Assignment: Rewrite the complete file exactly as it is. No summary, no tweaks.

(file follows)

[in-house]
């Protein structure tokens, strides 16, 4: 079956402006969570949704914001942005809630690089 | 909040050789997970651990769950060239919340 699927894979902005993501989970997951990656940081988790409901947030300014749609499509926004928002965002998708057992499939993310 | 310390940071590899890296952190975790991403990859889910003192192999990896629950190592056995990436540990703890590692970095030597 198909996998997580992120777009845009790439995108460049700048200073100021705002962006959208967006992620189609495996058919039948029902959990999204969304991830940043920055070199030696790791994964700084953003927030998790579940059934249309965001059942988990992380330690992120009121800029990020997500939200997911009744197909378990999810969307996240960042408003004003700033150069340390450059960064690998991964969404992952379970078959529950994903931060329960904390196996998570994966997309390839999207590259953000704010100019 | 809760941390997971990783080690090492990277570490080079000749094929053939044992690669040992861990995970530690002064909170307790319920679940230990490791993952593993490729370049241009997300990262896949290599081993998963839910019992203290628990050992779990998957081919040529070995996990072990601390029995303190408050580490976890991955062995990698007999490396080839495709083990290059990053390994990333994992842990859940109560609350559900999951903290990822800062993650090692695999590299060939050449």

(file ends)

[in-house]
């Protein structure tokens, strides 16, 4: 079956402006969570949704914001942005809630690089 | 909040050789997970651990769950060239919340 699927894979902005993501989970997951990656940081988790409901947030300014749609499509926004928002965002998708057992499939993310 | 310390940071590899890296952190975790991403990859889910003192192999990896629950190592056995990436540990703890590692970095030597 198909996998997580992120777009845009790439995108460049700048200073100021705002962006959208967006992620189609495996058919039948029902959990999204969304991830940043920055070199030696790791994964700084953003927030998790579940059934249309965001059942988990992380330690992120009121800029990020997500939200997911009744197909378990999810969307996240960042408003004003700033150069340390450059960064690998991964969404992952379970078959529950994903931060329960904390196996998570994966997309390839999207590259953000704010100019 | 809760941390997971990783080690090492990277570490080079000749094929053939044992690669040992861990995970530690002064909170307790319920679940230990490791993952593993490729370049241009997300990262896949290599081993998963839910019992203290628990050992779990998957081919040529070995996990072990601390029995303190408050580490976890991955062995990698007999490396080839495709083990290059990053390994990333994992842990859940109560609350559900999951903290990822800062993650090692695999590299060939050449």